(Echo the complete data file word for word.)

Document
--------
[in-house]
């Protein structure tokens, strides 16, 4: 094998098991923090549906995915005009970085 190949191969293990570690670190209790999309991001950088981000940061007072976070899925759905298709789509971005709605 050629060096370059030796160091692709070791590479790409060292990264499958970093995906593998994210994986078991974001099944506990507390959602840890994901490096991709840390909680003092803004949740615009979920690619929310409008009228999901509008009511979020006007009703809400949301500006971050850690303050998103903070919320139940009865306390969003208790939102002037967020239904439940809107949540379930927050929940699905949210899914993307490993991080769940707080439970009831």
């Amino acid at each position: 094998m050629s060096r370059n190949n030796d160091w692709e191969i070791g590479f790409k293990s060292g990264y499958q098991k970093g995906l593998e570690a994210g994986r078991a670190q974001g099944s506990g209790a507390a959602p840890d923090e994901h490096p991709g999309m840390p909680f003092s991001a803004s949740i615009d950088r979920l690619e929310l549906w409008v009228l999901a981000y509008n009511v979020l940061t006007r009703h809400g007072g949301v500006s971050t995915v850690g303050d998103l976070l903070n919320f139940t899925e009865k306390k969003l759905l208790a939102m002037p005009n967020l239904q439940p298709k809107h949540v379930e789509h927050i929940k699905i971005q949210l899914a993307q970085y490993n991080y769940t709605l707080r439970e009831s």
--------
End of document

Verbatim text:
[in-house]
């Protein structure tokens, strides 16, 4: 094998098991923090549906995915005009970085 190949191969293990570690670190209790999309991001950088981000940061007072976070899925759905298709789509971005709605 050629060096370059030796160091692709070791590479790409060292990264499958970093995906593998994210994986078991974001099944506990507390959602840890994901490096991709840390909680003092803004949740615009979920690619929310409008009228999901509008009511979020006007009703809400949301500006971050850690303050998103903070919320139940009865306390969003208790939102002037967020239904439940809107949540379930927050929940699905949210899914993307490993991080769940707080439970009831």
């Amino acid at each position: 094998m050629s060096r370059n190949n030796d160091w692709e191969i070791g590479f790409k293990s060292g990264y499958q098991k970093g995906l593998e570690a994210g994986r078991a670190q974001g099944s506990g209790a507390a959602p840890d923090e994901h490096p991709g999309m840390p909680f003092s991001a803004s949740i615009d950088r979920l690619e929310l549906w409008v009228l999901a981000y509008n009511v979020l940061t006007r009703h809400g007072g949301v500006s971050t995915v850690g303050d998103l976070l903070n919320f139940t899925e009865k306390k969003l759905l208790a939102m002037p005009n967020l239904q439940p298709k809107h949540v379930e789509h927050i929940k699905i971005q949210l899914a993307q970085y490993n991080y769940t709605l707080r439970e009831s």